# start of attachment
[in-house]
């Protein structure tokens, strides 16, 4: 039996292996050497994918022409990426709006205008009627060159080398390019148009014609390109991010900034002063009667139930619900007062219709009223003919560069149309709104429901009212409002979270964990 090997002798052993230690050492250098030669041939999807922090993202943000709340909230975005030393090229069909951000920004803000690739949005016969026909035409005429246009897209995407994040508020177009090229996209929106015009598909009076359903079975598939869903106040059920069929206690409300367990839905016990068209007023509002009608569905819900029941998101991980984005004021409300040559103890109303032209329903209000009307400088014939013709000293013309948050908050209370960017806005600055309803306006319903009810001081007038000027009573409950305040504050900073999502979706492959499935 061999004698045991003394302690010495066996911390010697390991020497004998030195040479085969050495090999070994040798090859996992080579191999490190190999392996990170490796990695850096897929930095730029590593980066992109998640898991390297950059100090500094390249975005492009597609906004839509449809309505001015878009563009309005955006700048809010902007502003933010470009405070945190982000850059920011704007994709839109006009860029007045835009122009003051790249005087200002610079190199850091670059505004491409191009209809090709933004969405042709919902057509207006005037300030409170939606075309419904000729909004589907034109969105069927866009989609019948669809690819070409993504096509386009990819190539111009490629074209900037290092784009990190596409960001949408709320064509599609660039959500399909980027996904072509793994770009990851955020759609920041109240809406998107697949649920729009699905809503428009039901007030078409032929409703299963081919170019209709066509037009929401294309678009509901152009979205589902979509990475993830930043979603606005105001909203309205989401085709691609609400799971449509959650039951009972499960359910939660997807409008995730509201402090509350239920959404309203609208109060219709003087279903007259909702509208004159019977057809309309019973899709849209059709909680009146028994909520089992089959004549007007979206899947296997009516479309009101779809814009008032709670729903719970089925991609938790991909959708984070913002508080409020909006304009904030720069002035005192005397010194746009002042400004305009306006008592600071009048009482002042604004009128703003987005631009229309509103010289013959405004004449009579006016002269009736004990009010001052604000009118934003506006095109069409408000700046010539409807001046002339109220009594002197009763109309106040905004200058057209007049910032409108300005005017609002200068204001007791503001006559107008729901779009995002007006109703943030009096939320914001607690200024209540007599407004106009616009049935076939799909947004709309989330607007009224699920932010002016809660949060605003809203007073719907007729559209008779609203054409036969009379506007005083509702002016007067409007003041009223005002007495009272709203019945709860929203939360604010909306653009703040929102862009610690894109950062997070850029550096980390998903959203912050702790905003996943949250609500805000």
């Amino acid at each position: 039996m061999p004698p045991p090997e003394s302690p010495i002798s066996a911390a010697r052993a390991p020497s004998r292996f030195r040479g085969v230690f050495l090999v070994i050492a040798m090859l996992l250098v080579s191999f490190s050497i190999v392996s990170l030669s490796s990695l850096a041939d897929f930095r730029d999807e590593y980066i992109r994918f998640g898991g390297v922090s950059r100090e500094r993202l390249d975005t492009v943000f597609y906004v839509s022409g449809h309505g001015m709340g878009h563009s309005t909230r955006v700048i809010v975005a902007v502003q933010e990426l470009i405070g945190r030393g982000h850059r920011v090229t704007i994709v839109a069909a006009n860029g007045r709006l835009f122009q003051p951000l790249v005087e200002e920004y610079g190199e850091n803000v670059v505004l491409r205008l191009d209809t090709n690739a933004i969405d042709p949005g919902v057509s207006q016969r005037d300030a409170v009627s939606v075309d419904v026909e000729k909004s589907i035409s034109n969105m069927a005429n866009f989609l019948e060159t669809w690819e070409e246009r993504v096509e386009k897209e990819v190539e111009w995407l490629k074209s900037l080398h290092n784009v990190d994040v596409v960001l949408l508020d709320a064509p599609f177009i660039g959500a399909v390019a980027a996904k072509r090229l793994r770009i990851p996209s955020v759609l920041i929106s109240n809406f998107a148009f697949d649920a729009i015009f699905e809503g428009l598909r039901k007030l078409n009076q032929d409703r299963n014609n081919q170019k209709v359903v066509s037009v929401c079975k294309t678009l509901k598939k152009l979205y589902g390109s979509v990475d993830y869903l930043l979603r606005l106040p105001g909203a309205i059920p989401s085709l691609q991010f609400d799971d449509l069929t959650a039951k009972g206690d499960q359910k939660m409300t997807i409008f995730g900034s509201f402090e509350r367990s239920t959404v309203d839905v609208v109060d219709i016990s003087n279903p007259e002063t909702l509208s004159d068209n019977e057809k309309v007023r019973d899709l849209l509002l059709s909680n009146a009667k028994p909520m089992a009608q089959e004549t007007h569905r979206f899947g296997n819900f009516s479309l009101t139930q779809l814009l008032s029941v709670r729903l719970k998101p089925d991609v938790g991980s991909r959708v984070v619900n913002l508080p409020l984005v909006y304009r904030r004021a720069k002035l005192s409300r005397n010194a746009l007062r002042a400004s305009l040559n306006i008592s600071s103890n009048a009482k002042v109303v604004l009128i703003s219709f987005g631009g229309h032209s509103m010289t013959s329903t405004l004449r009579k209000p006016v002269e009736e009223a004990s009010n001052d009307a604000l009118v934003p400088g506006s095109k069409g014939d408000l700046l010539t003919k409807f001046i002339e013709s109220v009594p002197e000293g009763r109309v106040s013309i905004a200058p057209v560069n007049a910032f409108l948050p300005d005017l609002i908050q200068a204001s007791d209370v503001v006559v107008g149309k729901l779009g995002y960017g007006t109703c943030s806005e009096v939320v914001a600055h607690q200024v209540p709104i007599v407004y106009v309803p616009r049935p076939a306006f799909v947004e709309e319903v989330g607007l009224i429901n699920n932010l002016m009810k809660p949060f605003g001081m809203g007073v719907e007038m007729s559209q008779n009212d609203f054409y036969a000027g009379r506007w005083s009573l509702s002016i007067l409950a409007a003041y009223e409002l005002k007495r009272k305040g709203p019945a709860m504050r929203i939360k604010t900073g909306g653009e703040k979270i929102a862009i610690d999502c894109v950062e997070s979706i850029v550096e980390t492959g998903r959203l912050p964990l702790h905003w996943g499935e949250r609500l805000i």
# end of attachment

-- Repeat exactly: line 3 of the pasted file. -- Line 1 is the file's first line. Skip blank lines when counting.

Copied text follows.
């Amino acid at each position: 039996m061999p004698p045991p090997e003394s302690p010495i002798s066996a911390a010697r052993a390991p020497s004998r292996f030195r040479g085969v230690f050495l090999v070994i050492a040798m090859l996992l250098v080579s191999f490190s050497i190999v392996s990170l030669s490796s990695l850096a041939d897929f930095r730029d999807e590593y980066i992109r994918f998640g898991g390297v922090s950059r100090e500094r993202l390249d975005t492009v943000f597609y906004v839509s022409g449809h309505g001015m709340g878009h563009s309005t909230r955006v700048i809010v975005a902007v502003q933010e990426l470009i405070g945190r030393g982000h850059r920011v090229t704007i994709v839109a069909a006009n860029g007045r709006l835009f122009q003051p951000l790249v005087e200002e920004y610079g190199e850091n803000v670059v505004l491409r205008l191009d209809t090709n690739a933004i969405d042709p949005g919902v057509s207006q016969r005037d300030a409170v009627s939606v075309d419904v026909e000729k909004s589907i035409s034109n969105m069927a005429n866009f989609l019948e060159t669809w690819e070409e246009r993504v096509e386009k897209e990819v190539e111009w995407l490629k074209s900037l080398h290092n784009v990190d994040v596409v960001l949408l508020d709320a064509p599609f177009i660039g959500a399909v390019a980027a996904k072509r090229l793994r770009i990851p996209s955020v759609l920041i929106s109240n809406f998107a148009f697949d649920a729009i015009f699905e809503g428009l598909r039901k007030l078409n009076q032929d409703r299963n014609n081919q170019k209709v359903v066509s037009v929401c079975k294309t678009l509901k598939k152009l979205y589902g390109s979509v990475d993830y869903l930043l979603r606005l106040p105001g909203a309205i059920p989401s085709l691609q991010f609400d799971d449509l069929t959650a039951k009972g206690d499960q359910k939660m409300t997807i409008f995730g900034s509201f402090e509350r367990s239920t959404v309203d839905v609208v109060d219709i016990s003087n279903p007259e002063t909702l509208s004159d068209n019977e057809k309309v007023r019973d899709l849209l509002l059709s909680n009146a009667k028994p909520m089992a009608q089959e004549t007007h569905r979206f899947g296997n819900f009516s479309l009101t139930q779809l814009l008032s029941v709670r729903l719970k998101p089925d991609v938790g991980s991909r959708v984070v619900n913002l508080p409020l984005v909006y304009r904030r004021a720069k002035l005192s409300r005397n010194a746009l007062r002042a400004s305009l040559n306006i008592s600071s103890n009048a009482k002042v109303v604004l009128i703003s219709f987005g631009g229309h032209s509103m010289t013959s329903t405004l004449r009579k209000p006016v002269e009736e009223a004990s009010n001052d009307a604000l009118v934003p400088g506006s095109k069409g014939d408000l700046l010539t003919k409807f001046i002339e013709s109220v009594p002197e000293g009763r109309v106040s013309i905004a200058p057209v560069n007049a910032f409108l948050p300005d005017l609002i908050q200068a204001s007791d209370v503001v006559v107008g149309k729901l779009g995002y960017g007006t109703c943030s806005e009096v939320v914001a600055h607690q200024v209540p709104i007599v407004y106009v309803p616009r049935p076939a306006f799909v947004e709309e319903v989330g607007l009224i429901n699920n932010l002016m009810k809660p949060f605003g001081m809203g007073v719907e007038m007729s559209q008779n009212d609203f054409y036969a000027g009379r506007w005083s009573l509702s002016i007067l409950a409007a003041y009223e409002l005002k007495r009272k305040g709203p019945a709860m504050r929203i939360k604010t900073g909306g653009e703040k979270i929102a862009i610690d999502c894109v950062e997070s979706i850029v550096e980390t492959g998903r959203l912050p964990l702790h905003w996943g499935e949250r609500l805000i």